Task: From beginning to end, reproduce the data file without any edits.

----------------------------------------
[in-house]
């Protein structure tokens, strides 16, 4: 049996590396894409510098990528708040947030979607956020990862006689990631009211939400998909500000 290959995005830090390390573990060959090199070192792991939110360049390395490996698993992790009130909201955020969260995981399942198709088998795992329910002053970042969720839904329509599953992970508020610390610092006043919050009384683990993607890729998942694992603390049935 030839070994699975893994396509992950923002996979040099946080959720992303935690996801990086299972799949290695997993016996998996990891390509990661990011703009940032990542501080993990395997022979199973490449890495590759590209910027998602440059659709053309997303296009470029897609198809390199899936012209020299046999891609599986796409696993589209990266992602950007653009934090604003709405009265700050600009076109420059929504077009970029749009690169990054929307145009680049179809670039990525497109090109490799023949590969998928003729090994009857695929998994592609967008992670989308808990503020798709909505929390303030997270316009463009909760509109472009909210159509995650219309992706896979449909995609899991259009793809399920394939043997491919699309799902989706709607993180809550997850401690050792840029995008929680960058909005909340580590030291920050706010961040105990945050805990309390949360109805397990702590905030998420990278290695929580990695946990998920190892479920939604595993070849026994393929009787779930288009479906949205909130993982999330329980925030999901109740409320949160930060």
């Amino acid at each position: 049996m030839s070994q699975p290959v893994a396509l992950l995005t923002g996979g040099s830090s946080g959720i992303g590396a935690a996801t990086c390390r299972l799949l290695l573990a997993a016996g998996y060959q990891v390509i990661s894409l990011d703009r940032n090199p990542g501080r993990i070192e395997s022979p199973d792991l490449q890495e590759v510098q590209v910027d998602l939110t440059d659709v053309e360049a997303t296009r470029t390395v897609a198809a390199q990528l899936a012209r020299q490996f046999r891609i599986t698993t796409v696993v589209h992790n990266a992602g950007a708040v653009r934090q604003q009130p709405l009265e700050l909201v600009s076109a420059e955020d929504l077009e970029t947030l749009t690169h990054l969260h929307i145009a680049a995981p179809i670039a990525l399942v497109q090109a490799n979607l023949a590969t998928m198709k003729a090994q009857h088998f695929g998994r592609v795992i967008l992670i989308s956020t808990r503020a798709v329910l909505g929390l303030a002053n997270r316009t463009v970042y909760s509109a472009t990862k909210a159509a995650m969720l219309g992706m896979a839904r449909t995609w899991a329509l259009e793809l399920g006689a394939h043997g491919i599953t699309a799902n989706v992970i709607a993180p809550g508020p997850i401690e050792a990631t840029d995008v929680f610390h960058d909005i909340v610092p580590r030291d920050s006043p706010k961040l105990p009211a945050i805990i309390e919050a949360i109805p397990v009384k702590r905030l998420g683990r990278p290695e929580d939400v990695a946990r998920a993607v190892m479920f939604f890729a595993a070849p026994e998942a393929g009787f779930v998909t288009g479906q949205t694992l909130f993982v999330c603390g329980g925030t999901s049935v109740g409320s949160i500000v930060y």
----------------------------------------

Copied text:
[in-house]
């Protein structure tokens, strides 16, 4: 049996590396894409510098990528708040947030979607956020990862006689990631009211939400998909500000 290959995005830090390390573990060959090199070192792991939110360049390395490996698993992790009130909201955020969260995981399942198709088998795992329910002053970042969720839904329509599953992970508020610390610092006043919050009384683990993607890729998942694992603390049935 030839070994699975893994396509992950923002996979040099946080959720992303935690996801990086299972799949290695997993016996998996990891390509990661990011703009940032990542501080993990395997022979199973490449890495590759590209910027998602440059659709053309997303296009470029897609198809390199899936012209020299046999891609599986796409696993589209990266992602950007653009934090604003709405009265700050600009076109420059929504077009970029749009690169990054929307145009680049179809670039990525497109090109490799023949590969998928003729090994009857695929998994592609967008992670989308808990503020798709909505929390303030997270316009463009909760509109472009909210159509995650219309992706896979449909995609899991259009793809399920394939043997491919699309799902989706709607993180809550997850401690050792840029995008929680960058909005909340580590030291920050706010961040105990945050805990309390949360109805397990702590905030998420990278290695929580990695946990998920190892479920939604595993070849026994393929009787779930288009479906949205909130993982999330329980925030999901109740409320949160930060």
């Amino acid at each position: 049996m030839s070994q699975p290959v893994a396509l992950l995005t923002g996979g040099s830090s946080g959720i992303g590396a935690a996801t990086c390390r299972l799949l290695l573990a997993a016996g998996y060959q990891v390509i990661s894409l990011d703009r940032n090199p990542g501080r993990i070192e395997s022979p199973d792991l490449q890495e590759v510098q590209v910027d998602l939110t440059d659709v053309e360049a997303t296009r470029t390395v897609a198809a390199q990528l899936a012209r020299q490996f046999r891609i599986t698993t796409v696993v589209h992790n990266a992602g950007a708040v653009r934090q604003q009130p709405l009265e700050l909201v600009s076109a420059e955020d929504l077009e970029t947030l749009t690169h990054l969260h929307i145009a680049a995981p179809i670039a990525l399942v497109q090109a490799n979607l023949a590969t998928m198709k003729a090994q009857h088998f695929g998994r592609v795992i967008l992670i989308s956020t808990r503020a798709v329910l909505g929390l303030a002053n997270r316009t463009v970042y909760s509109a472009t990862k909210a159509a995650m969720l219309g992706m896979a839904r449909t995609w899991a329509l259009e793809l399920g006689a394939h043997g491919i599953t699309a799902n989706v992970i709607a993180p809550g508020p997850i401690e050792a990631t840029d995008v929680f610390h960058d909005i909340v610092p580590r030291d920050s006043p706010k961040l105990p009211a945050i805990i309390e919050a949360i109805p397990v009384k702590r905030l998420g683990r990278p290695e929580d939400v990695a946990r998920a993607v190892m479920f939604f890729a595993a070849p026994e998942a393929g009787f779930v998909t288009g479906q949205t694992l909130f993982v999330c603390g329980g925030t999901s049935v109740g409320s949160i500000v930060y």